Consumers are increasingly scrutinising the plant-based leather alternatives that fashion brands are using, wary of PVC-based, fragile or costly options. As such, more designers are introducing lines using biomaterials like Bai’s soil leather, which stands out with its energy-efficient and natural transformation process.

Coors Chillboards, US

5. Stat: How advertising is adding to Britons' carbon footprint

UK – Advertising climate network Purpose Disruptors’ latest report, published in the backdrop of COP27, looks at how adverts are adding to Britons’ carbon footprint.

The Temperature Check 2022 reveals the heavy environmental cost incurred by the advertising industry. The study quantifies ‘advertised emissions’, defined as emissions resulting from the increase in sales generated by advertising, and noted an 11% increase between 2019 and 2022.

Purpose Disruptors hopes that the findings will act as an incentive for the industry to renew its commitment to sustainability goals, both on the production side and in terms of the content of ads – and calls on advertisers to encourage mindful consumption over blind consumerism.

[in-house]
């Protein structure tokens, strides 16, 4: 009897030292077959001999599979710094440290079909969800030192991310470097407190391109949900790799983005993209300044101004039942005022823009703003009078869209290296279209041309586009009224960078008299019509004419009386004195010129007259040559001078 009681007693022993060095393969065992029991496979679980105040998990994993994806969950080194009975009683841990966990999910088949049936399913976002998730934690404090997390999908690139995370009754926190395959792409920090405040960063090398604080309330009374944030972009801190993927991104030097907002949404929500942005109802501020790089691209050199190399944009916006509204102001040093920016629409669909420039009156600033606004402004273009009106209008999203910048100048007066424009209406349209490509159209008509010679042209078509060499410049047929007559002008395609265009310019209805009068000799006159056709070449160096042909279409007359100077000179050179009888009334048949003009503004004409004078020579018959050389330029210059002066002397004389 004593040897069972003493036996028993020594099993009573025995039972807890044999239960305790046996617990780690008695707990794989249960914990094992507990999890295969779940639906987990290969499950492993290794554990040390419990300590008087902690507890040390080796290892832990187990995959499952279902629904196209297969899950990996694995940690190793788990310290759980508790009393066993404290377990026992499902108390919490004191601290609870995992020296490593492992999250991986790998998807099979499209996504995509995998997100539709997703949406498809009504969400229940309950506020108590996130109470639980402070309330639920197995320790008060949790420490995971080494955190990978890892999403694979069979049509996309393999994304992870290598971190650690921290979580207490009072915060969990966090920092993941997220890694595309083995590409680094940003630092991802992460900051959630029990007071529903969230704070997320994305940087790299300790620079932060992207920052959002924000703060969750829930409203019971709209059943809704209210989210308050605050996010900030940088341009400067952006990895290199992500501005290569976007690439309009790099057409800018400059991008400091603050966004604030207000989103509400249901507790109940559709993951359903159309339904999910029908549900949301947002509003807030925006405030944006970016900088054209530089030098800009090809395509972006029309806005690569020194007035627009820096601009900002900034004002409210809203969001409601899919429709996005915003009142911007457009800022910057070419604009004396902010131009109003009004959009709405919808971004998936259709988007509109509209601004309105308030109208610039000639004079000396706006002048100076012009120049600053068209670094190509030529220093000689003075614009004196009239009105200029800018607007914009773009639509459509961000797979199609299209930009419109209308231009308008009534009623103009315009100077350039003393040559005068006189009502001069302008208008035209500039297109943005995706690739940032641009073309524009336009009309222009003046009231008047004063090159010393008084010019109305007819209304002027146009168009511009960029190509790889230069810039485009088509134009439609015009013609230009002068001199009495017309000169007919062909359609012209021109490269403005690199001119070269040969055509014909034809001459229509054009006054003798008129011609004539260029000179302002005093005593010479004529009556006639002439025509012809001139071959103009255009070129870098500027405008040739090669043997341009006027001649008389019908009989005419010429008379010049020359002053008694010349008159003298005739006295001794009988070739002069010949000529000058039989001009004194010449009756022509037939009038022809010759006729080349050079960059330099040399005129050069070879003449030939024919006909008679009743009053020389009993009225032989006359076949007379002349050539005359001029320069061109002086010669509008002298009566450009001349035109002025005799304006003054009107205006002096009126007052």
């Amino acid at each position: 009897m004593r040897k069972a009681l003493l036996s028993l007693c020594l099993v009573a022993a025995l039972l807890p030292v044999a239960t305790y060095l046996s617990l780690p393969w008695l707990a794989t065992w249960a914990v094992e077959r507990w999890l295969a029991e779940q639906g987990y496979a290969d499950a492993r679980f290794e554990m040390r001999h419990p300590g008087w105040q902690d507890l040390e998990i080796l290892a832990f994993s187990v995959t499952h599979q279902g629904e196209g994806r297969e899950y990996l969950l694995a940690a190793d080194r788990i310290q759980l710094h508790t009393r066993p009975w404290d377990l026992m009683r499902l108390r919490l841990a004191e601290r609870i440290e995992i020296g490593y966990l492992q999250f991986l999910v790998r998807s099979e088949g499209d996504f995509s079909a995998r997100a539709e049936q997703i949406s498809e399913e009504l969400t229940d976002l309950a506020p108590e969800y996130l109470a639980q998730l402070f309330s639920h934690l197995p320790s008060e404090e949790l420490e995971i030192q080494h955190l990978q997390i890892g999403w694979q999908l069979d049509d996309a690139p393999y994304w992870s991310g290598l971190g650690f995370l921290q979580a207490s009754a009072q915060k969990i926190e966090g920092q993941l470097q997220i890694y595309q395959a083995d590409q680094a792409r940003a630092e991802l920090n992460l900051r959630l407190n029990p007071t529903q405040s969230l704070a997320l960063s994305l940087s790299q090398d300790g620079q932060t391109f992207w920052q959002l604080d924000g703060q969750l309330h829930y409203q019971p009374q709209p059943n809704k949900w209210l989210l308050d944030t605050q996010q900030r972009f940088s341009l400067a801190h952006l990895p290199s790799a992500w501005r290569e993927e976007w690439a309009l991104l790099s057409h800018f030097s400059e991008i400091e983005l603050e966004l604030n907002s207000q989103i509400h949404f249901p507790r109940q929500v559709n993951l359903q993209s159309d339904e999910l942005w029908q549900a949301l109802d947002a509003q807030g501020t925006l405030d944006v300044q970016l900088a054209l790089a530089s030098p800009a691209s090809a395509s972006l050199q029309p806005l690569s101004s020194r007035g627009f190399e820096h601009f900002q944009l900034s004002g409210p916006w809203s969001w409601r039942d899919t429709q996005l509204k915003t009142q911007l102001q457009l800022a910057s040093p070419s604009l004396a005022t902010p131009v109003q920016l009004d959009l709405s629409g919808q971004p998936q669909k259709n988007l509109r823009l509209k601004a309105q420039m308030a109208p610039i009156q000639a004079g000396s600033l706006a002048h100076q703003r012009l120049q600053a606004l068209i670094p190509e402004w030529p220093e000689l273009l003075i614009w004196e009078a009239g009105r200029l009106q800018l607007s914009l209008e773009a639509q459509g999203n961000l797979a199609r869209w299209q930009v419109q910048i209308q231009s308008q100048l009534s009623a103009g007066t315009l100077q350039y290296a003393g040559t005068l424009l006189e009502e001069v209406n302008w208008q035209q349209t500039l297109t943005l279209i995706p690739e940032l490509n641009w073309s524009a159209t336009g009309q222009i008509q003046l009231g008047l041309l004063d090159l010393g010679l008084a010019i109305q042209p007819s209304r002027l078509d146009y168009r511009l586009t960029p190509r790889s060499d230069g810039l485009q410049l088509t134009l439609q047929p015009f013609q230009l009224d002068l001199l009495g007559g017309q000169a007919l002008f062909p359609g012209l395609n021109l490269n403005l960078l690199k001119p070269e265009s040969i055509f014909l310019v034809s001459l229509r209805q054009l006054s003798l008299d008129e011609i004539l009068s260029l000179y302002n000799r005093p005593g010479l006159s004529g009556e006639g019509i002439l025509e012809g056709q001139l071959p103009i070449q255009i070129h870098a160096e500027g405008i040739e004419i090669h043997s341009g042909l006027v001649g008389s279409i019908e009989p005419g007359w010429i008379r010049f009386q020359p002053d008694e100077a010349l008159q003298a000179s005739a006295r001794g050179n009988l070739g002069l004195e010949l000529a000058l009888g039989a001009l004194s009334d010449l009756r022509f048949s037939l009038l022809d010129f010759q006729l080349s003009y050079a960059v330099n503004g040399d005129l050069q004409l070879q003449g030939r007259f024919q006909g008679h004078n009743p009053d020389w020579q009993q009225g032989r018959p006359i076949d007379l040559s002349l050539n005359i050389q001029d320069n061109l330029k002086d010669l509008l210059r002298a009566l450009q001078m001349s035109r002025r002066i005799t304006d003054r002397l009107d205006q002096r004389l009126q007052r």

‘This year’s report makes it all the more important for advertisers to sit up and take notice. It’s very much business as usual at the moment, and rather than being on track for the 50% reduction we need by 2030, advertised emissions are at record highs,’ says Dr Grace Kite, economist and founder of Magic Numbers.

Where governments are failing to enact change, industry insiders – like designers tackling the climate crisis – can take the lead and act as change-makers.


To future-proof your world, visit The Future Laboratory's forecasting platform LS:N Global for daily news, opinions, trends, sector specific insights, and strategic toolkits.